Let’s Not Sugar Coat It: Why and How You Should Be Limiting Sugar in your Diet
We go nuts for donuts… and other sweet treats! Sadly, sugar intake (although it has recently stabilized) remains excessive in North America. Canadians of all ages are getting an average of 21% of their total energy intake from sugars (both natural and added) – that’s 116 grams per day! (1) On average, 12% of total energy intake comes from added sugars, with higher intake common among teens. (1) Eating too much sugar can have negative effects on your health, especially in the long term. So, like all foods, sugar should be eaten in moderation.
I should clarify, sugar doesn’t need to be avoided entirely! Our bodies use sugar (in the form of glucose) for energy. And I definitely have my own sweet tooth. Even in naturopathic medical school, I pleasantly shocked classmates by being the first to eat a chocolate bar in class. I love a good donut (sour cream plain and apple fritters are my favourites) and I bake often; but I’m also aware that diet has tremendous effects on your health, and unchecked sugar intake can result in negative health outcomes.
Diets high in sugar, particularly added sugar (sugar or sugar substitutes added to foods for flavour or preservative action), are associated with increased risks of certain health problems. (2) Too much sugar in someone’s diet can lead to:
Energy crashes (3)
A sugary snack gives you a boost that’s usually followed by a crash since the sugar rushes into your blood stream but is used up quickly, leaving you as tired as before (if not more).
Heart disease (2, 4)
High sugar intake promotes the production of triglycerides and low-density lipid molecules, associated with increased cardiovascular disease risk. This link is especially strong for women consuming large amounts of soft drinks.
Non-Alcoholic Fatty Liver Disease (NAFLD) (2, 5)
Excessive sugar prompts the liver to develop harmful fatty deposits called NAFLD.
High sugar intake is associated with being overweight, likely due to the connection between insulin resistance and obesity.
Sugar addiction (6, 7)
Regular sugar binging activates some of the same pathways in the brain as other addictive behaviours such as the release of dopamine and opioids. And sugar withdrawal is a very real thing!
and sluggish immune function (8)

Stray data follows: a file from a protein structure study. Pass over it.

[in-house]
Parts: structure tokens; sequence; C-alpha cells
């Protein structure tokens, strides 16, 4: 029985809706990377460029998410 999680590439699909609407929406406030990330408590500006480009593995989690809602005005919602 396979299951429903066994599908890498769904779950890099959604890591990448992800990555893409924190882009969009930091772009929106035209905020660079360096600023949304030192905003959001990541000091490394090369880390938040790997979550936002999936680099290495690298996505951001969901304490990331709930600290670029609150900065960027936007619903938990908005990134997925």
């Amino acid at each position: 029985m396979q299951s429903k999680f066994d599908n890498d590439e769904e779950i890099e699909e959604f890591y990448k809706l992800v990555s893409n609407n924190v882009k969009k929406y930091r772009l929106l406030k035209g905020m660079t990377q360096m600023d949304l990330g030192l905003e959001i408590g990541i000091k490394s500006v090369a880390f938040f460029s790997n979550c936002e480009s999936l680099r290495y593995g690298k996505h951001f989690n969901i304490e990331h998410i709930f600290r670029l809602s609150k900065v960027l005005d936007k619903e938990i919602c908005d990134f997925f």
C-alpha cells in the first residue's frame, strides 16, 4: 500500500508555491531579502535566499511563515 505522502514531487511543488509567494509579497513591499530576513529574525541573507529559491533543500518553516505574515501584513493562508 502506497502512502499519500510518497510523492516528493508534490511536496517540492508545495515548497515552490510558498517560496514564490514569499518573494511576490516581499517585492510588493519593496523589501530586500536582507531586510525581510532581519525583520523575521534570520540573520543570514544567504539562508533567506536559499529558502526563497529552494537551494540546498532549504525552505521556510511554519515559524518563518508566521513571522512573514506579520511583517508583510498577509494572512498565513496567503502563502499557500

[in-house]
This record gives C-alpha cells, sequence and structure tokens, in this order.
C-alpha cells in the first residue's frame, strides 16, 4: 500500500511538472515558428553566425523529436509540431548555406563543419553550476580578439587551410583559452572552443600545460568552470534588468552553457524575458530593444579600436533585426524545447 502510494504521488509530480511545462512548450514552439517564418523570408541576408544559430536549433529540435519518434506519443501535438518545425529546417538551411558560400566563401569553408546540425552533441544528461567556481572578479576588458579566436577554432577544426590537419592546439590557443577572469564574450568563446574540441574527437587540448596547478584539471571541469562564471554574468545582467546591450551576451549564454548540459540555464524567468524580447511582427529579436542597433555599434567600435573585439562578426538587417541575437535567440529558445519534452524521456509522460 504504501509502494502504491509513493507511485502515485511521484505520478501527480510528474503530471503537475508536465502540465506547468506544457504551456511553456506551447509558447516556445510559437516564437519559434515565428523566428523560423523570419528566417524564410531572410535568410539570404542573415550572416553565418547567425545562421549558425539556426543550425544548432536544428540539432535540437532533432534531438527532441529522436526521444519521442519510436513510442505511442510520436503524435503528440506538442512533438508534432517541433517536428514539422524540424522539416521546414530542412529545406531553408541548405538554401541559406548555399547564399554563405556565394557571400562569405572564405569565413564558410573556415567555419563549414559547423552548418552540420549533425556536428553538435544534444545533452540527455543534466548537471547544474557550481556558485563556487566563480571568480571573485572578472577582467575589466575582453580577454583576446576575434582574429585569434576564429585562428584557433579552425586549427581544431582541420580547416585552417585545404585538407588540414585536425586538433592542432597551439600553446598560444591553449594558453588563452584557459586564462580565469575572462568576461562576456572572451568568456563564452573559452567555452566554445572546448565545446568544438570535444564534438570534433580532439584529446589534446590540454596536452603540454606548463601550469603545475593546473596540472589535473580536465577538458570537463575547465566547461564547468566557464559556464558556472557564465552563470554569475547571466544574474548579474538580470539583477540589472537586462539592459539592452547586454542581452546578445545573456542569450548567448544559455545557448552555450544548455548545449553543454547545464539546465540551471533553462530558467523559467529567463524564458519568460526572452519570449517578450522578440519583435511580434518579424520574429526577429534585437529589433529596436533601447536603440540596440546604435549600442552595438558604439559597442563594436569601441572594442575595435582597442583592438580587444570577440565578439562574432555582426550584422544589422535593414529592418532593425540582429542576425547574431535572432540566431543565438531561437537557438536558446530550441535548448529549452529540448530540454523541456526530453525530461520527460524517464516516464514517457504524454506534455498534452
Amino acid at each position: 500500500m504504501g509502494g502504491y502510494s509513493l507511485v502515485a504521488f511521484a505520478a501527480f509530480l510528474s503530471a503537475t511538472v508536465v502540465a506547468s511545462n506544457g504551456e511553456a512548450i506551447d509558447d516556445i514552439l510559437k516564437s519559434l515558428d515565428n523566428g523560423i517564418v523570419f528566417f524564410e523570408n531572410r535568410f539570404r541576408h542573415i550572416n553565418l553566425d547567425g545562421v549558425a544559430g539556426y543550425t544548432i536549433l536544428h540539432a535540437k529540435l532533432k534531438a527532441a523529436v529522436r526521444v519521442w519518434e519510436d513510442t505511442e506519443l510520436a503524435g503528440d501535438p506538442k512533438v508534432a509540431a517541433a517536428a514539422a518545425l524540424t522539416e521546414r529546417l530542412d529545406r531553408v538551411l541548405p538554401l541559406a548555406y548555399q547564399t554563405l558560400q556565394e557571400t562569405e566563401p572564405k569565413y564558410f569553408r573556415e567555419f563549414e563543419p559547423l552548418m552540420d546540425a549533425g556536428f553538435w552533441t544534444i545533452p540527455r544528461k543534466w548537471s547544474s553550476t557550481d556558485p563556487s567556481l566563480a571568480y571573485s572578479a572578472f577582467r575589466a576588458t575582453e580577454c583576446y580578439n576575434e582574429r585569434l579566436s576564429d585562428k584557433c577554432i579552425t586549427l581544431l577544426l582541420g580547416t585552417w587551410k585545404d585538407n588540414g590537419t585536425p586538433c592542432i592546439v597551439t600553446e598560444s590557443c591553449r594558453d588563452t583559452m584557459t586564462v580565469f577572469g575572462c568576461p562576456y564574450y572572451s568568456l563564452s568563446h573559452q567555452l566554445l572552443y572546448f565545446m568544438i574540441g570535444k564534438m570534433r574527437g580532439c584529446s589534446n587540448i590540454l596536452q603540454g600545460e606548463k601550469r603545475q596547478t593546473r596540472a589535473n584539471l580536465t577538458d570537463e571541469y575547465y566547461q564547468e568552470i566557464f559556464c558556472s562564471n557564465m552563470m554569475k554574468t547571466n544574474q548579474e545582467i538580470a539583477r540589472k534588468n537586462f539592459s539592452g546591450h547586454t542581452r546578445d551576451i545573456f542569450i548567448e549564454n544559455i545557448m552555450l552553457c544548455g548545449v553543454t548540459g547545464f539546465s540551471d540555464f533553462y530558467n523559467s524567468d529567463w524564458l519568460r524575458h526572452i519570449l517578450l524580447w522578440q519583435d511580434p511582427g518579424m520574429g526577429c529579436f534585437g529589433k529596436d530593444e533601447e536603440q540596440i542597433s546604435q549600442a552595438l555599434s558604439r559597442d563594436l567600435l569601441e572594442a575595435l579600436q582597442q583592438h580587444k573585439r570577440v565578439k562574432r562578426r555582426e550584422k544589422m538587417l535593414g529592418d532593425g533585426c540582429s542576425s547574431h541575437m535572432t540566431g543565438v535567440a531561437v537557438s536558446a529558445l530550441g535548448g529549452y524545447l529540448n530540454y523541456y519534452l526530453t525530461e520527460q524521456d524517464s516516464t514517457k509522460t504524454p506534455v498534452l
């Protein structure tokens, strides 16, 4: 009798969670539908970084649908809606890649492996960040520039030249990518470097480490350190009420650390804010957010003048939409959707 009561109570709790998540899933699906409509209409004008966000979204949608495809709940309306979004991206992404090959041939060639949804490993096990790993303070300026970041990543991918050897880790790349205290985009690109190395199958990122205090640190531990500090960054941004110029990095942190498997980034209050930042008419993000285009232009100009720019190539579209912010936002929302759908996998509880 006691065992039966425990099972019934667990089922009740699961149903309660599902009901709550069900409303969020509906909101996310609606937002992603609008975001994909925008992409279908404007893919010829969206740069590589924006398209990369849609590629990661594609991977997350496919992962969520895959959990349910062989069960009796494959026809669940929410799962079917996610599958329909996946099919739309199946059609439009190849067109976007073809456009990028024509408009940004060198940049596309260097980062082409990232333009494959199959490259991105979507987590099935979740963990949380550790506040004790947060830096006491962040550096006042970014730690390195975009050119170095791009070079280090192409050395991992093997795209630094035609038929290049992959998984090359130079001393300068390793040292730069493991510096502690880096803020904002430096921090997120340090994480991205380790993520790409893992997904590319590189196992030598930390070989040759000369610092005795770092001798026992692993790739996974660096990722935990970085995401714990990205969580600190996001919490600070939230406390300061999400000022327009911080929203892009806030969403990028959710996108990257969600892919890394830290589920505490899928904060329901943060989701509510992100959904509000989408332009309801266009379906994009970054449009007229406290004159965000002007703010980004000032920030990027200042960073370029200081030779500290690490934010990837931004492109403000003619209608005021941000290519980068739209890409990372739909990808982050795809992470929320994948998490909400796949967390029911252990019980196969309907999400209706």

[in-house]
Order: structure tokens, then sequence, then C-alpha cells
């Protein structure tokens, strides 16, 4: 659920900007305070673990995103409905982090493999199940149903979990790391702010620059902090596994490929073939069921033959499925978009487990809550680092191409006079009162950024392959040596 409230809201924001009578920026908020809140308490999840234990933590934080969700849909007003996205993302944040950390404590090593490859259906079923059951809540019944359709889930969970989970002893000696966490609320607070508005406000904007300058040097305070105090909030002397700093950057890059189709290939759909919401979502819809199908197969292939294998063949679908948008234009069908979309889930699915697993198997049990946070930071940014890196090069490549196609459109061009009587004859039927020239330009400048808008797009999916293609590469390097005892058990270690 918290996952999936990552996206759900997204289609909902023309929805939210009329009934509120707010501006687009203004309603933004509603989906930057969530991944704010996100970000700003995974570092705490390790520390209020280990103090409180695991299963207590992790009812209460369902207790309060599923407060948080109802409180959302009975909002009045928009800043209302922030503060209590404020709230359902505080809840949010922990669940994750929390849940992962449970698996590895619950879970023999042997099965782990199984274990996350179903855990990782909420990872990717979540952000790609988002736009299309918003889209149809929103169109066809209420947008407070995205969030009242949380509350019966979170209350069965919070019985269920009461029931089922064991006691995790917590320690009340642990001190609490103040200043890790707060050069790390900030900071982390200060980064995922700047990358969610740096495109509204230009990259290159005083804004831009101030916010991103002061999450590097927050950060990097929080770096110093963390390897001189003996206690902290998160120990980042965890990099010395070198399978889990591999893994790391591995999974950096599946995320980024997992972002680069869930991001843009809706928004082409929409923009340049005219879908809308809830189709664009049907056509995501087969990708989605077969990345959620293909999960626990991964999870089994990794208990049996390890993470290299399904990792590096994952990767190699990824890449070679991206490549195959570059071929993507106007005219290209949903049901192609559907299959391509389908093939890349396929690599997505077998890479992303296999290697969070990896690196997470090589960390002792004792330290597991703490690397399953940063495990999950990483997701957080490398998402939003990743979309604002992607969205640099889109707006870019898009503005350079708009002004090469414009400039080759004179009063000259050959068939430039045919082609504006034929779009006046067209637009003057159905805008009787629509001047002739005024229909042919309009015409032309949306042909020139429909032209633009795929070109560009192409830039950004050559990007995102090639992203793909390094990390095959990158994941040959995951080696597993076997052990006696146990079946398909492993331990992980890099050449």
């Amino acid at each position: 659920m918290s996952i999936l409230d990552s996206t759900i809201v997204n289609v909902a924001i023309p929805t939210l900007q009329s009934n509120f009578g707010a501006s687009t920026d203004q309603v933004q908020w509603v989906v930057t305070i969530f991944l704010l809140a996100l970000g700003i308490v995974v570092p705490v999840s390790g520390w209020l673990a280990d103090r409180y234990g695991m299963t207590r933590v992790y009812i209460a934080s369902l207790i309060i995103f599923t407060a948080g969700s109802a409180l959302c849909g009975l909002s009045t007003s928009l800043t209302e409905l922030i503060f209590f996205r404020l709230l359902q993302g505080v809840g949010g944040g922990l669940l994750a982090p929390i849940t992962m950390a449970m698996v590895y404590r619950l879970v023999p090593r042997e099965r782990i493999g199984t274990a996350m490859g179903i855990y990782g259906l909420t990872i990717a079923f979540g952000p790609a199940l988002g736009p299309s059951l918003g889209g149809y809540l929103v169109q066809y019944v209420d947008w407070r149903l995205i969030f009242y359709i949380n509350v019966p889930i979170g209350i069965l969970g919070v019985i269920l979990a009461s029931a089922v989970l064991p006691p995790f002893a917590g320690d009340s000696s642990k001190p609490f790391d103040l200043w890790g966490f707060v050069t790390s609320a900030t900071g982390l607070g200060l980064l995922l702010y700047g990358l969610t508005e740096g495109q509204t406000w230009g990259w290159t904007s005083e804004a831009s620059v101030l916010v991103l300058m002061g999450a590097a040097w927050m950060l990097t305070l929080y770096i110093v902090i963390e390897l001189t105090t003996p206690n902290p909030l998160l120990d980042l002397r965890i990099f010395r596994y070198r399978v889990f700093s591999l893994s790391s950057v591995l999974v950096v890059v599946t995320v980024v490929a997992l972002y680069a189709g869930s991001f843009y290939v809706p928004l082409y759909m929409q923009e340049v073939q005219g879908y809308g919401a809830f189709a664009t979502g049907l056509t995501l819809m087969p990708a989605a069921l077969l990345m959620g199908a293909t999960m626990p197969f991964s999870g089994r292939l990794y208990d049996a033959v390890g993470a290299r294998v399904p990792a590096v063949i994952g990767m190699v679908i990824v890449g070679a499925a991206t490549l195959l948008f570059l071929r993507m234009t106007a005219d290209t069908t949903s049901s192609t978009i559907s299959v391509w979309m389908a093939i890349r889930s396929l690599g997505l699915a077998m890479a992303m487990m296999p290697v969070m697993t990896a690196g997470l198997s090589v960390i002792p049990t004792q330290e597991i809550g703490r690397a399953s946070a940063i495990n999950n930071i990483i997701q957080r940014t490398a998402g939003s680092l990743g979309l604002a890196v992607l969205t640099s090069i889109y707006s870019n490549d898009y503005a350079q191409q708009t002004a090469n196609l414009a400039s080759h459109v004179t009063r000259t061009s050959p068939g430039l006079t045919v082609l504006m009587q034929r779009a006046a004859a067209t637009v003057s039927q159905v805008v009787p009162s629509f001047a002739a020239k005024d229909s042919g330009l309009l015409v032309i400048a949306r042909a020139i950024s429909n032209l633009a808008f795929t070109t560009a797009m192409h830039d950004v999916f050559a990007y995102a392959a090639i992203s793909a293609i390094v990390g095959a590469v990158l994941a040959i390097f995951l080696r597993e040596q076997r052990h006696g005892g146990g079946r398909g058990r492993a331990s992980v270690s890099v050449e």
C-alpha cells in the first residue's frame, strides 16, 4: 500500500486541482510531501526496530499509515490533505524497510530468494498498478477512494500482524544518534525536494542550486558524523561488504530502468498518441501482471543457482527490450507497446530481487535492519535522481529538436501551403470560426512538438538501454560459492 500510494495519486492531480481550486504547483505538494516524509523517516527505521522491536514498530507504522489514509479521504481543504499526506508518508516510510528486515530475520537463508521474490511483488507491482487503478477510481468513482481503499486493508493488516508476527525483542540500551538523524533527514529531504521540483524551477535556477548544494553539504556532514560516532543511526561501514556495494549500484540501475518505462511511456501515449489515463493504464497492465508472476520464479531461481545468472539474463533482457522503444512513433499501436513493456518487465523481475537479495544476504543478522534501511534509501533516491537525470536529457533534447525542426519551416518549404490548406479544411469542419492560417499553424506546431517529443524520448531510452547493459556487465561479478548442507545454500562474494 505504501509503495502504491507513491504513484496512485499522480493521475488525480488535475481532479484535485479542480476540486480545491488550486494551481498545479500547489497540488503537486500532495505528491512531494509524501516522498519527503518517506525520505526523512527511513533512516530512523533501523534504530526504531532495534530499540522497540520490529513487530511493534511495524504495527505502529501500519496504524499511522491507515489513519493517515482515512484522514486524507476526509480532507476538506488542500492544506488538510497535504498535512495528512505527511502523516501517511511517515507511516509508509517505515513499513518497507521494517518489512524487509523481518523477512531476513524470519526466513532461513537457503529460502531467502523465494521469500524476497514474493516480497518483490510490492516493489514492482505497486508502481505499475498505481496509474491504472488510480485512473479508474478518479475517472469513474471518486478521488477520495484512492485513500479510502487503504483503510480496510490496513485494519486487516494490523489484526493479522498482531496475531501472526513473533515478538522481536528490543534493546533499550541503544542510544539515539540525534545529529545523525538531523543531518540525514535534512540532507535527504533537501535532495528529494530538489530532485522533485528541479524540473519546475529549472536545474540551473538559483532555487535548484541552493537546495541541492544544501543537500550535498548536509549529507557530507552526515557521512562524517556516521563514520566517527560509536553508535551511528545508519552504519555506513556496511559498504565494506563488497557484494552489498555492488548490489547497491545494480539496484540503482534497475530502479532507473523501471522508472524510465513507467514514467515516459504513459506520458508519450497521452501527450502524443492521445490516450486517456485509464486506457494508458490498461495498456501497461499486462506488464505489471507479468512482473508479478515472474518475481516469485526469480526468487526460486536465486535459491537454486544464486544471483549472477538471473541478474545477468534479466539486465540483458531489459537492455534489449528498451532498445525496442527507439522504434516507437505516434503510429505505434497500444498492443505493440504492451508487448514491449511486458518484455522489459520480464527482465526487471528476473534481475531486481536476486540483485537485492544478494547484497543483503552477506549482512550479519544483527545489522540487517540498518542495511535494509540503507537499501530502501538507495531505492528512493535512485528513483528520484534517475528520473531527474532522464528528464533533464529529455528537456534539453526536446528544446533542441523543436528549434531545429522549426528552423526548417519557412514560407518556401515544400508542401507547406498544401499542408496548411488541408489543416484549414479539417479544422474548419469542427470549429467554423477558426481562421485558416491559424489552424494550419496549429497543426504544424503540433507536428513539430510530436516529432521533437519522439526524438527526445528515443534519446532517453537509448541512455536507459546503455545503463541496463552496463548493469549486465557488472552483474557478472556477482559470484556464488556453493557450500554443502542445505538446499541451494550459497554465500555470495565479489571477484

High sugar intake weakens the white blood cells’ ability to effectively fight infections.
Not to mention, if you’re eating a diet high in added sugars you’re likely eating processed foods rather than nutrient-dense vegetables and fruits (which are protective to the heart, liver, brain, immune system, and waistline). No single nutrient is the root of all evil, and sugar is no exception, but it’s likely not helping you.
While many studies demonstrate some negative effects of sugar, the results may underestimate these effects since most studies only monitor the participants for a matter of weeks. And, like other dietary and lifestyle habits (eg. smoking), it generally takes more than a few weeks for negative effects to materialize.
So, how can you limit your sugar intake and promote better overall health?
Limit your added sugar consumption by cutting out (or at least cutting back) your processed food intake – cakes, pastries, soft drinks, candies, packaged snacks, granola bars, sugary cereals, etc. Cooking your own meals and snacks will automatically cut down your sugar intake and increase your intake of vitamins and minerals. Win-Win! (Or Win-Win-Win for The Office fans out there!)
Note: Sugary drinks are the single largest source of added sugar in a child’s diet. There’s a reason a lot of the research looks at soft drink consumption when looking to measure the health effects of sugar.
Some foods are less obviously sugary. Fruit juice is a big culprit, especially for kids. Fruits have a lot of naturally occurring sugars, and this is ok when the fruit is eaten whole since the sugars come paired with fiber which slows down the absorption of the sugar into the bloodstream. Fruit juice, on the other hand, contains all the sugar with none of the fiber, causing dramatic (and undesirable) blood sugar spikes.
Natural sweeteners such as honey and maple syrup are great alternatives to regular white or brown sugar, but they too need to be eaten in moderation.
White coloured foods – white bread, white rice, white potatoes – typically break down into sugars very quickly once they’re eaten. Whole grain alternatives break down slower due to the accompanying fiber content which slows down the absorption of sugar into the blood stream (like it does in whole fruits vs fruit juices), making them great alternatives.
How fast or slow a food elevates blood sugars is called its glycemic index (or glycemic load when the amount of the food is taken into account). Lower glycemic loads are desirable when trying to regulate blood sugars. Pairing any carbohydrate or sugar-rich food with foods that contain PROTEIN, FAT, OR FIBER slows down the absorption of sugar into the bloodstream and lowers the glycemic load.
Sometimes sugar is in disguise on food labels. Here’s a fairly extensive list to look out for (9):
High fructose corn syrup
Technical Terms (-ose or -ide ending): dextrose, fructose, lactose, maltose, galactose, sucrose, ribose, saccharose, glucose, monosaccharide, disaccharide, polysaccharide
Natural Sugars: agave, coconut nectar, coconut sugar, date sugar, maple sugar, maple syrup, honey, fruit juice, fruit, cane juice, molasses, rice malt, sorghum syrup, brown rice syrup, treacle
Sugar Alcohols: erythritol, glycol, glycerin, iditol, isomalt, lactiol, maltitol, mannitol, ribotol, sorbitol, xylitol
Artificial Sweeteners: aspartame, acesulfame-L, Nutra-sweet, Equal, Saccharin, Splenda, Stevia, Sucralose, Sweetleaf, Sweet-n-Low, Truvia